As a Yoga teacher, one of my greatest hopes is that people begin to take their practice off their mat. My hope is that when you leave from a yoga practice, something sinks a little deeper so you can be kind and compassionate to everyone around you. Being nice to yourself and others is a central theme in Yoga, but how far has your Yoga taken you?
My favorite story is of someone in Los Angeles leaving class. They see they have a parking ticket and immediately begin cussing up a storm filled with rage over this ticket. A few years ago, we got several voicemails full of expletives (the person didn’t know their message was being recorded). Moments later we received a voicemail in the sweetest voice from the same phone number, “Hello, I was wondering if you were going to have classes today? I am a level 3 yoga student and would like a harder class please.” More recently, I watched a yoga student get upset when I asked her to remove her phone from the practice area. She was mad at me because I caught her at the end of class trying to send a text before savasana! These examples are all around us… Students who come to yoga each day, maybe they even teach yoga, yet forget the basics of being polite and kind to their fellow human beings.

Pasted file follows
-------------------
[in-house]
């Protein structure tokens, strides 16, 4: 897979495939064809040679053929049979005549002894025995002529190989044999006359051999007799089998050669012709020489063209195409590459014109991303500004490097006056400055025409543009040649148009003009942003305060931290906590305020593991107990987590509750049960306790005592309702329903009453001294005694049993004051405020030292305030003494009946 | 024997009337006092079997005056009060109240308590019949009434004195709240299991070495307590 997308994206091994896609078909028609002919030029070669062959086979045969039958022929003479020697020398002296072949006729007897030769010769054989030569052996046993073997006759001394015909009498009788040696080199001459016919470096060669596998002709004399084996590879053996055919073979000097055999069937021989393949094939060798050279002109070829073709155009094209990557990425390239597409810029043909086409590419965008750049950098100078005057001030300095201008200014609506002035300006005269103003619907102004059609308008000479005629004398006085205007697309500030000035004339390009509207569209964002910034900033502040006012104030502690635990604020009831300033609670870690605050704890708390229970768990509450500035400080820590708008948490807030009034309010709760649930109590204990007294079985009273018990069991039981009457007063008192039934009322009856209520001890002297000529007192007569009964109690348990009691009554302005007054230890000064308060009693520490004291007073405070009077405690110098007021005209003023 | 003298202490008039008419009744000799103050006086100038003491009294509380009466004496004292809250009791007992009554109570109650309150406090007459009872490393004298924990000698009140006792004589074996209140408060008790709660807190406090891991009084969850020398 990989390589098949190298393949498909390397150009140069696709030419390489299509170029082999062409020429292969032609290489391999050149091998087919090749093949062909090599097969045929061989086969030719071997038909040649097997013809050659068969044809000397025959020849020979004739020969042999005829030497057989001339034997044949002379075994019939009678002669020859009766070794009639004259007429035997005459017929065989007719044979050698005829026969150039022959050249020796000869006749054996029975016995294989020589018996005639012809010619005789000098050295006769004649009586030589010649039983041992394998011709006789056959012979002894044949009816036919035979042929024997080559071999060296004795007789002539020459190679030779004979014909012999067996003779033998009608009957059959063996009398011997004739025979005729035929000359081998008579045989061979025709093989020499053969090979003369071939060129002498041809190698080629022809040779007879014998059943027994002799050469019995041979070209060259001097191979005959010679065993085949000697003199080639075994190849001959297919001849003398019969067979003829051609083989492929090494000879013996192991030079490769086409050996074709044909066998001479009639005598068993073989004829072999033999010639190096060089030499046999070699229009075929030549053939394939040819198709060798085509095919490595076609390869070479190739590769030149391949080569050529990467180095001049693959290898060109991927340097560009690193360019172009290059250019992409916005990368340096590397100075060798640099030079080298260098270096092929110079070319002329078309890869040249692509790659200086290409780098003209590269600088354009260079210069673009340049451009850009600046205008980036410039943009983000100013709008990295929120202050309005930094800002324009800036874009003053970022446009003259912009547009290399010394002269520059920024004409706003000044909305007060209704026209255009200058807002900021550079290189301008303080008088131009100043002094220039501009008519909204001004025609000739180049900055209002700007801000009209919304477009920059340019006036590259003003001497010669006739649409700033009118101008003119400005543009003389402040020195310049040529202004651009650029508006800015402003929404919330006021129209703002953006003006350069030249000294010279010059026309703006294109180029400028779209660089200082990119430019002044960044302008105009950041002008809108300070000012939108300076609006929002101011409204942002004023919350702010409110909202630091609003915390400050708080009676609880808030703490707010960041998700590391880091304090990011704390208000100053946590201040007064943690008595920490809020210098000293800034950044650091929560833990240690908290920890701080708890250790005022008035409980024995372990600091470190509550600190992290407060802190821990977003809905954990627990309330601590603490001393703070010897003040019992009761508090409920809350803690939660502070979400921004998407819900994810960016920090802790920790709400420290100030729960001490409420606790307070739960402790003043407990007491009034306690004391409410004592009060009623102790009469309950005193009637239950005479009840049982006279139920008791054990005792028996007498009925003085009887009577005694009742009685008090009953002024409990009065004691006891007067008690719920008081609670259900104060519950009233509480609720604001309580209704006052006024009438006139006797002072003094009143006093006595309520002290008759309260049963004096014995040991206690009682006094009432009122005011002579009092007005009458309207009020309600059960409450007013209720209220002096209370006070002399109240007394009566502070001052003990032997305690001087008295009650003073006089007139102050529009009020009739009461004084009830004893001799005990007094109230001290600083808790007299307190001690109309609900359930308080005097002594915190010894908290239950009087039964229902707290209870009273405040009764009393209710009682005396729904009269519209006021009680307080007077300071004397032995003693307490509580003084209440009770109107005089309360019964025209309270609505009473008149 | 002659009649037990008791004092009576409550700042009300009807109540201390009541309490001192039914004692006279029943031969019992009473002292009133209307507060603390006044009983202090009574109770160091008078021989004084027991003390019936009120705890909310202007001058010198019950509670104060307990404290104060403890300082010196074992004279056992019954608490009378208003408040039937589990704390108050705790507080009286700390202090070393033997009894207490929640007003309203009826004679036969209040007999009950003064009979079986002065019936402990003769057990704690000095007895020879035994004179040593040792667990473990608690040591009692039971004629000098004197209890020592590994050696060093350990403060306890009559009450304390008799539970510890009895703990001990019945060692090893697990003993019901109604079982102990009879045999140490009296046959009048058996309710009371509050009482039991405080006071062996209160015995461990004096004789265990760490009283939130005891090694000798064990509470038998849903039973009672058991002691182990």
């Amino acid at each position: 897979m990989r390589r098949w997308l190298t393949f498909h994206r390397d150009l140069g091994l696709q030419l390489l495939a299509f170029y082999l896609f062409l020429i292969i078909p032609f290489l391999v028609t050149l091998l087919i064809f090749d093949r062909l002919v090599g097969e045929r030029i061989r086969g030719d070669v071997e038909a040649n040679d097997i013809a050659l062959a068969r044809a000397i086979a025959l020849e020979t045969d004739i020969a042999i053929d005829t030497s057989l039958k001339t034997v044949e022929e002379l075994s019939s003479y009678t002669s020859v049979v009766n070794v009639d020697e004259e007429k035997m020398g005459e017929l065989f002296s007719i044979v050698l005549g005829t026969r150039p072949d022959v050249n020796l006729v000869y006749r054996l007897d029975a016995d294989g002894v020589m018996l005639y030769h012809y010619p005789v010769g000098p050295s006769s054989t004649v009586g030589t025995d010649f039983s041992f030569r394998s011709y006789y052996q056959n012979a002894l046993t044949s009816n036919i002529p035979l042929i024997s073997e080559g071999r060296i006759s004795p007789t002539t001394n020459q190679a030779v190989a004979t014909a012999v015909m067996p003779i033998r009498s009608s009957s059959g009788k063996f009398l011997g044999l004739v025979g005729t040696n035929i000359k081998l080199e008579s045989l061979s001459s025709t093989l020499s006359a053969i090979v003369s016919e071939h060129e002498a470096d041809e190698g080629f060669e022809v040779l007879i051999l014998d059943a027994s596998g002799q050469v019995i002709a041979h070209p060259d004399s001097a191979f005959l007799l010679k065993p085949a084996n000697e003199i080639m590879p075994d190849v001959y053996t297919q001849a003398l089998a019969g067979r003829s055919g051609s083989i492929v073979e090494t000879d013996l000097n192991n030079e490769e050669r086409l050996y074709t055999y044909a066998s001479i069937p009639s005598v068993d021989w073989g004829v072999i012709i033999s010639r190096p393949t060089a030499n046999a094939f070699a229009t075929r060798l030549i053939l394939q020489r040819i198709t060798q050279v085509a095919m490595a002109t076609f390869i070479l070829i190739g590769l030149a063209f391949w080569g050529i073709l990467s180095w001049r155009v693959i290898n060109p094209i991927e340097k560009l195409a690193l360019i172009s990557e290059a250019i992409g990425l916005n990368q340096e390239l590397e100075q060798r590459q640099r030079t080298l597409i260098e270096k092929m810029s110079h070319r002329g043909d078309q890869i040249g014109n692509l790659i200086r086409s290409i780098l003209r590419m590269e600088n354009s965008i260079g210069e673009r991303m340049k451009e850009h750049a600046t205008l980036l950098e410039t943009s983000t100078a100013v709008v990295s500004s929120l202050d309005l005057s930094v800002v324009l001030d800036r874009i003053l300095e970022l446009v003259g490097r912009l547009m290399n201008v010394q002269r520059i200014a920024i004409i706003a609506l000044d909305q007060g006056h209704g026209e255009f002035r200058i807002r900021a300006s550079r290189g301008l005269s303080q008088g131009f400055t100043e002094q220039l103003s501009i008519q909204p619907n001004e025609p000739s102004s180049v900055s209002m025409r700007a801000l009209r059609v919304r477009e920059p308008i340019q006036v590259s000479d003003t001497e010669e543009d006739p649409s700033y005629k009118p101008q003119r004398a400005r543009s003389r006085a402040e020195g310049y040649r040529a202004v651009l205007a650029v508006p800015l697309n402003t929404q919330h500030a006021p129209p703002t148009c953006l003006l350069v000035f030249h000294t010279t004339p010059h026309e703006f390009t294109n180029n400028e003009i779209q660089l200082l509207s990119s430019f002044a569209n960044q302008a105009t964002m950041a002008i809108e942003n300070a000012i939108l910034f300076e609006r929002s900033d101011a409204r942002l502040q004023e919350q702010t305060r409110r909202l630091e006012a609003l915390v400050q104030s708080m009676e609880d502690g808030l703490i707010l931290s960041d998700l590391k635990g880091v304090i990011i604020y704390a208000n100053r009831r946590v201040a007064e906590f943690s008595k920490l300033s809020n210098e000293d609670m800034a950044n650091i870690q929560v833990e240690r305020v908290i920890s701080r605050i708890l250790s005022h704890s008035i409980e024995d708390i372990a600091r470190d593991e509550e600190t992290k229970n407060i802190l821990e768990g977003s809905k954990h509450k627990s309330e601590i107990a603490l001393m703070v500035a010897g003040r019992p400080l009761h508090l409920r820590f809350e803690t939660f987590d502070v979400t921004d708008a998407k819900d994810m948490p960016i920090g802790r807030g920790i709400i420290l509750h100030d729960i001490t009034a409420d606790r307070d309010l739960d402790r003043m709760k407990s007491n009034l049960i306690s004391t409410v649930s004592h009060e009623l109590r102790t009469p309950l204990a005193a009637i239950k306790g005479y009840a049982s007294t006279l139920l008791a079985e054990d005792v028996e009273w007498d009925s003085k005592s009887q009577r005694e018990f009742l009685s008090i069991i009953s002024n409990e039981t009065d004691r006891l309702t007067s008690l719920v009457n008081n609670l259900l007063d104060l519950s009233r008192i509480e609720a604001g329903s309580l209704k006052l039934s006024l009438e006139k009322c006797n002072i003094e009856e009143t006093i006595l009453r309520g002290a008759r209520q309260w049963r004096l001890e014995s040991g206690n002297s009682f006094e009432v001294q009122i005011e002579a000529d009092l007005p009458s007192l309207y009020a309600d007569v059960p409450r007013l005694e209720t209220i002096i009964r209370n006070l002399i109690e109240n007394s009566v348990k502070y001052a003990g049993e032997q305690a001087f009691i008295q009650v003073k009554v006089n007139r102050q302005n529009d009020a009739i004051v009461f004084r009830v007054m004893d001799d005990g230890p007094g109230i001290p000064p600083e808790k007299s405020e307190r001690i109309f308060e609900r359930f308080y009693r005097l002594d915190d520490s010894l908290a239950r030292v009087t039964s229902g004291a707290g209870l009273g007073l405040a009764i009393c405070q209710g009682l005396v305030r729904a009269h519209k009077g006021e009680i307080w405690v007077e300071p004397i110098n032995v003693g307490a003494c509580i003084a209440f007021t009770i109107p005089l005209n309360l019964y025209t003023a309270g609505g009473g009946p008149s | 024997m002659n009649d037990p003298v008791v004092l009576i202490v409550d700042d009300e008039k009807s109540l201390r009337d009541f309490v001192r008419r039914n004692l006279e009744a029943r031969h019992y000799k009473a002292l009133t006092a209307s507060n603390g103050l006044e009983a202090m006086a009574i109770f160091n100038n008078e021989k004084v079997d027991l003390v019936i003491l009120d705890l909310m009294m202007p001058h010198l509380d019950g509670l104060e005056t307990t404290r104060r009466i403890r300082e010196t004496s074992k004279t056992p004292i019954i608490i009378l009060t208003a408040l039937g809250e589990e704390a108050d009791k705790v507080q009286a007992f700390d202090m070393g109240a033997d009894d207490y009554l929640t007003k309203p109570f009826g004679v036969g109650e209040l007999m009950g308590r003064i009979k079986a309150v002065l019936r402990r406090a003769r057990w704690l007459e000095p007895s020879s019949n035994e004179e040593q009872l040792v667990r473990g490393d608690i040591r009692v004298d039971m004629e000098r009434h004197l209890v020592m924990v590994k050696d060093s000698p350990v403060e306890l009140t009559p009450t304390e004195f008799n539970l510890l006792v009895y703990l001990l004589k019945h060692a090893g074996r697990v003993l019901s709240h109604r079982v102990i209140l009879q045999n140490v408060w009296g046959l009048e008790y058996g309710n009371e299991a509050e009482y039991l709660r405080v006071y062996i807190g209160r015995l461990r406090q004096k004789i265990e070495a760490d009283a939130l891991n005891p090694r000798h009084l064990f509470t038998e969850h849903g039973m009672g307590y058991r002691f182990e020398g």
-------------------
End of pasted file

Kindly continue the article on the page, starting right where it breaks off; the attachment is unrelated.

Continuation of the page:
I have started to wonder how deep our niceness goes… Maybe you can only be nice and happy up to a point. Maybe you notice yourself slipping down the slope of complaining too much or being rude to a hostess at a restaurant. What can you do to redirect that frustration? How can you practice Yoga in those moments rather than taking it out on someone else when you don’t get your way or something isn’t going as planned? What self-checks do you have in place to be sure your feelings and expectations aren’t being projected on to someone else?
I know what helped me… I pretend Max is always in the room. Max has been my Yoga teacher for the last 12 years. He has always been kind, ethical and sets a clear example of how to live your life. If I were to rage at someone or begin complaining constantly, I have a feeling Max would be a little disappointed. I figure he trained us to live our yoga- on and off our mats and to be an example to others around us. I know I want to keep that alive and well. I also know I don’t want someone to see me get pissy and ask me, “How is your Yoga working for you?”
If you suffer from chronic complaining, negativity, getting upset if others don’t meet your expectation, think of someone who taught you to be kind. Imagine that person looking over your shoulder. What would they see? Imagine the person you were frustrated with was someone from your weekly yoga class asking you, “How is your Yoga working for you?” Maybe… just maybe… this will help.